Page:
Capt. Peter Black (First Air), left, his pilot group’s former Master Executive Council chairman, and Capt. Tim Canoll, ALPA’s president, visit Pangnirtung, Nunavut.
There was no shortage of success in 2016 for pilots at Canadian carrier First Air. “The Airline of the North” not only ratified a four-year tentative agreement with its pilot group, but also celebrated its 70th anniversary.
“Both achievements make a First Air pilot proud to be a part of this aviation history,” said F/O Charlene Hudy, the pilots’ Master Executive Council (MEC) chairman. First Air has come a long way and gone through numerous challenges and changes throughout its 70-year history, including a fleet-renewal program for its B-737s and ATR fleet. “The longevity of our employees is truly amazing and speaks to the character of our pilots and why we will be the reason First Air celebrates 75 years,” Hudy noted.
Last summer, the pilot group ratified a collective agreement that equalized the playing field for all flightcrew members across all bases. Approximately 86 percent of eligible pilots participated in the ballot, and 79 percent voted in favor of the agreement. “Prior to this collective agreement, it always seemed like we had numerous mini-contracts within our larger contract,” said Hudy.
The new agreement unifies the group and better sets us up for future pattern bargaining, where the goal will be to continue to standardize the contract with those of pilot groups at other carriers in the industry. “This was one of the most efficiently negotiated contracts, and the MEC is very proud of that,” remarked Hudy. “The MEC is thankful to ALPA because without the never-ending support we received from the Representation, Economic & Financial Analysis, Legal, and Communications Departments, it would not have been possible.”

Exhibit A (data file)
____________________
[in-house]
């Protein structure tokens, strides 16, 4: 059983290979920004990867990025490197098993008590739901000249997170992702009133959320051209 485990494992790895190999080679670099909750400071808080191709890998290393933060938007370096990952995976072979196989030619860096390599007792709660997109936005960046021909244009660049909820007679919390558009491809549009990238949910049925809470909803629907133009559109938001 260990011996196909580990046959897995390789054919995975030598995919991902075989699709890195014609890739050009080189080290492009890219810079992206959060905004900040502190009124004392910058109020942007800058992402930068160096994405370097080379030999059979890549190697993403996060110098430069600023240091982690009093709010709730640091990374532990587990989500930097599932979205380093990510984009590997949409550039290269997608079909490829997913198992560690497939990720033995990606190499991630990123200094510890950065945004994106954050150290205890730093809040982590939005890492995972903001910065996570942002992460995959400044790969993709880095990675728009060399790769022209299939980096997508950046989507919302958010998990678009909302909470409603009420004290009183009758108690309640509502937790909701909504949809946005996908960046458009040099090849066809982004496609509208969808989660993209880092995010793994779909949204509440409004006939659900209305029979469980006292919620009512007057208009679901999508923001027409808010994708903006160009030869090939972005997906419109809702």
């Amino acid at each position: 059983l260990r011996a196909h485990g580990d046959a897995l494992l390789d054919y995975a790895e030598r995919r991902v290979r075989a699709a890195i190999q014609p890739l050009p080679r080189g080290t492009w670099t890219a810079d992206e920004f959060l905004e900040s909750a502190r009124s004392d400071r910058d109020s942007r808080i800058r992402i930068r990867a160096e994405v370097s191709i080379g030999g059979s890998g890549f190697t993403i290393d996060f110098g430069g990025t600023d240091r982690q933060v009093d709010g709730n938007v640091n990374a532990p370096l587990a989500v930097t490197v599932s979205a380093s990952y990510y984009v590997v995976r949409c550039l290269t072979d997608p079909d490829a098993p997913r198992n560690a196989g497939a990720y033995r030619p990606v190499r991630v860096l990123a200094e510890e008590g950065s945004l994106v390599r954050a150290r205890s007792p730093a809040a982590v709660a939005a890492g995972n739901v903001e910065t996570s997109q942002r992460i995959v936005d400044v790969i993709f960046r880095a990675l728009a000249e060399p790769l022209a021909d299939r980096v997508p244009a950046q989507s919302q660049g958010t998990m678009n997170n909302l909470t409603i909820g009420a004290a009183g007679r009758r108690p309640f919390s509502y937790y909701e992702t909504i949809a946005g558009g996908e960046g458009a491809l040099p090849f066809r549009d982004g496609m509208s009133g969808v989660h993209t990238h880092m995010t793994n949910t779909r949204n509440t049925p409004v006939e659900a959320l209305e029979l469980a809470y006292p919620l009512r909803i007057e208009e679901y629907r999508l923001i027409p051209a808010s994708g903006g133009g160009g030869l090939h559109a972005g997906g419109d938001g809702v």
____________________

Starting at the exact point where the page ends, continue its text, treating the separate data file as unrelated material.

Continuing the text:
During the summer, the pilots also hosted Capt. Tim Canoll, ALPA’s president, on a tour of the Great White North to see the airline’s operation firsthand. Canoll met with crewmembers at some of First Air’s remote bases in Iqaluit, Pangnirtung, Qikiqtarjuaq, and the eastern side of the Baffin Island in the Canadian territory of Nunavut. “It was a great opportunity to have Capt. Canoll experience First Air’s Baffin Island ATR 42 operation, visit with the crewmembers, and experience Canada’s north,” Hudy said.
But 2016 also had its challenges—the biggest were the closure of the pilot base in Edmonton, Alb., and the removal of B-737-200s from the First Air fleet. The closure resulted in numerous layoffs within the already small pilot group. “Thankfully, throughout the contract negotiations, we maintained our strong layoff, severance, and displacement language, thereby ensuring protections for our Edmonton-based pilots when they needed it,” explained Hudy.
As the newly elected MEC chairman, Hudy’s goal is to continue to represent the best interest of the pilot group and protect the standards of the airline piloting profession while promoting a collaborative relationship with management. “Our former MEC chairman, Capt. Peter Black, left us in a great position moving forward with a strong working relationship and open communications with the company,” acknowledged Hudy.
Moving into 2017, the new MEC plans to continue to build and improve that relationship through open communications with the company and within the pilot group. Hudy also plans to grow the First Air pilot volunteer base and promote interest in ALPA at the local level, saying, “Part of this is continuing to improve our communications and actively engaging with our pilots through meetings, our new MEC website, e-mails, and face-to-face talks. When people feel like they are truly a part of something, they will be more encouraged to take a more active role. After all, our union is only as strong as the members we have participating, so one of my goals is to increase that participation.”